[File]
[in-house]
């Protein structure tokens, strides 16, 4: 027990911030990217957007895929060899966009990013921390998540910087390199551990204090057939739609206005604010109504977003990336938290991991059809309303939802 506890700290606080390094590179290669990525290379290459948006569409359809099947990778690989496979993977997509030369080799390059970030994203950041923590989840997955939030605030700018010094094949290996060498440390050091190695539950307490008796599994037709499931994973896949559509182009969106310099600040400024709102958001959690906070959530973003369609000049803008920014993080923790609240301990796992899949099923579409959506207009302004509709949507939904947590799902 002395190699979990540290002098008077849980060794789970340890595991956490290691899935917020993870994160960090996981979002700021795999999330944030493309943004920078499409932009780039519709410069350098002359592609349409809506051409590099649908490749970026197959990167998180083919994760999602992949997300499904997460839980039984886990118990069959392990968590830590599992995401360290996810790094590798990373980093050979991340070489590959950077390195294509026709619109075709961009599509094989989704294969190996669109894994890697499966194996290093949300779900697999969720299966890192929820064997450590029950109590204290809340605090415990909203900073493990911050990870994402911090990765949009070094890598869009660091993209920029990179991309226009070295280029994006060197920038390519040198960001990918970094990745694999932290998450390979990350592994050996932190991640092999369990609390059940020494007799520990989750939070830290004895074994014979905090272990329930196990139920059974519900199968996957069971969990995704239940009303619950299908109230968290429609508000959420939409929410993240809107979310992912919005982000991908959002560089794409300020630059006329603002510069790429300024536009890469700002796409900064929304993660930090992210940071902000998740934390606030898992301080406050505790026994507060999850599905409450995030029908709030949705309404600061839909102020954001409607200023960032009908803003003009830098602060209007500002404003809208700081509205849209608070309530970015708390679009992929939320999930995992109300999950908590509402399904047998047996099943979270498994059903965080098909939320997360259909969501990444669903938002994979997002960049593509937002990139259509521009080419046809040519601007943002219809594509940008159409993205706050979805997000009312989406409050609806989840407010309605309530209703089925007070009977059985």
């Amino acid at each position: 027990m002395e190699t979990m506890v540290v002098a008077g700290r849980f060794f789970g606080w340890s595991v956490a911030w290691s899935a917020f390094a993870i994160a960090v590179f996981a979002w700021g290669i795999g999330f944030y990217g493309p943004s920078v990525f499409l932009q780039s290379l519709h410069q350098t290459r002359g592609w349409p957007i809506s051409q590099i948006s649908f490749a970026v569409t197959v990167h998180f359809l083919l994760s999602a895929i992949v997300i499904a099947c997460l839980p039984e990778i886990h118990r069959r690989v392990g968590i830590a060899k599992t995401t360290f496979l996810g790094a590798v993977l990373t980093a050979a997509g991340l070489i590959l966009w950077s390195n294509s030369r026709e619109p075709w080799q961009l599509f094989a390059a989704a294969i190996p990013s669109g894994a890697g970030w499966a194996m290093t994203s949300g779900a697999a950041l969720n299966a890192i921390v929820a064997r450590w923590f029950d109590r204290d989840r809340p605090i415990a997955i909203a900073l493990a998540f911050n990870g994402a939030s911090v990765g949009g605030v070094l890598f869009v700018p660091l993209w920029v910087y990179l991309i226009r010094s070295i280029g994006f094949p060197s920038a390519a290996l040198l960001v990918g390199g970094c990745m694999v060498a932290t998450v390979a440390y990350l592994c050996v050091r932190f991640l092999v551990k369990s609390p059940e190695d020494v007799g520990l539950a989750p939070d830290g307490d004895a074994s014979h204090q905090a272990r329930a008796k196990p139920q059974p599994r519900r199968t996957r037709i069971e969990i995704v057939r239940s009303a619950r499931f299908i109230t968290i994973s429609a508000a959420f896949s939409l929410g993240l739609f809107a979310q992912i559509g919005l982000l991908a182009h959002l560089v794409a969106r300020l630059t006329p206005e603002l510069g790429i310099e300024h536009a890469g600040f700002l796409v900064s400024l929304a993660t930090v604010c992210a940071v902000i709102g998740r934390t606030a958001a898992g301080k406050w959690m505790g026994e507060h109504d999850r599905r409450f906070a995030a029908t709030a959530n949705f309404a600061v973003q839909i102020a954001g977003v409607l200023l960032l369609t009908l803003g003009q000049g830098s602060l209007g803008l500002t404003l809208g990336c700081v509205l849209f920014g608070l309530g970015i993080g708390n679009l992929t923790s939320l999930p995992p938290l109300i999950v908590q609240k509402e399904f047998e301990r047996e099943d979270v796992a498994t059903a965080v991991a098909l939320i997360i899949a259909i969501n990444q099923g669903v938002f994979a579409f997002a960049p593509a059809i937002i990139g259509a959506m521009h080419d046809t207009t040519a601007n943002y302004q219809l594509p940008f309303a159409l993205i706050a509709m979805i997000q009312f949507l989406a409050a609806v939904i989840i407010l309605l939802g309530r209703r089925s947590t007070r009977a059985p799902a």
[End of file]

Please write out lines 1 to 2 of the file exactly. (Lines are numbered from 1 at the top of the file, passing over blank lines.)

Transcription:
[in-house]
């Protein structure tokens, strides 16, 4: 027990911030990217957007895929060899966009990013921390998540910087390199551990204090057939739609206005604010109504977003990336938290991991059809309303939802 506890700290606080390094590179290669990525290379290459948006569409359809099947990778690989496979993977997509030369080799390059970030994203950041923590989840997955939030605030700018010094094949290996060498440390050091190695539950307490008796599994037709499931994973896949559509182009969106310099600040400024709102958001959690906070959530973003369609000049803008920014993080923790609240301990796992899949099923579409959506207009302004509709949507939904947590799902 002395190699979990540290002098008077849980060794789970340890595991956490290691899935917020993870994160960090996981979002700021795999999330944030493309943004920078499409932009780039519709410069350098002359592609349409809506051409590099649908490749970026197959990167998180083919994760999602992949997300499904997460839980039984886990118990069959392990968590830590599992995401360290996810790094590798990373980093050979991340070489590959950077390195294509026709619109075709961009599509094989989704294969190996669109894994890697499966194996290093949300779900697999969720299966890192929820064997450590029950109590204290809340605090415990909203900073493990911050990870994402911090990765949009070094890598869009660091993209920029990179991309226009070295280029994006060197920038390519040198960001990918970094990745694999932290998450390979990350592994050996932190991640092999369990609390059940020494007799520990989750939070830290004895074994014979905090272990329930196990139920059974519900199968996957069971969990995704239940009303619950299908109230968290429609508000959420939409929410993240809107979310992912919005982000991908959002560089794409300020630059006329603002510069790429300024536009890469700002796409900064929304993660930090992210940071902000998740934390606030898992301080406050505790026994507060999850599905409450995030029908709030949705309404600061839909102020954001409607200023960032009908803003003009830098602060209007500002404003809208700081509205849209608070309530970015708390679009992929939320999930995992109300999950908590509402399904047998047996099943979270498994059903965080098909939320997360259909969501990444669903938002994979997002960049593509937002990139259509521009080419046809040519601007943002219809594509940008159409993205706050979805997000009312989406409050609806989840407010309605309530209703089925007070009977059985």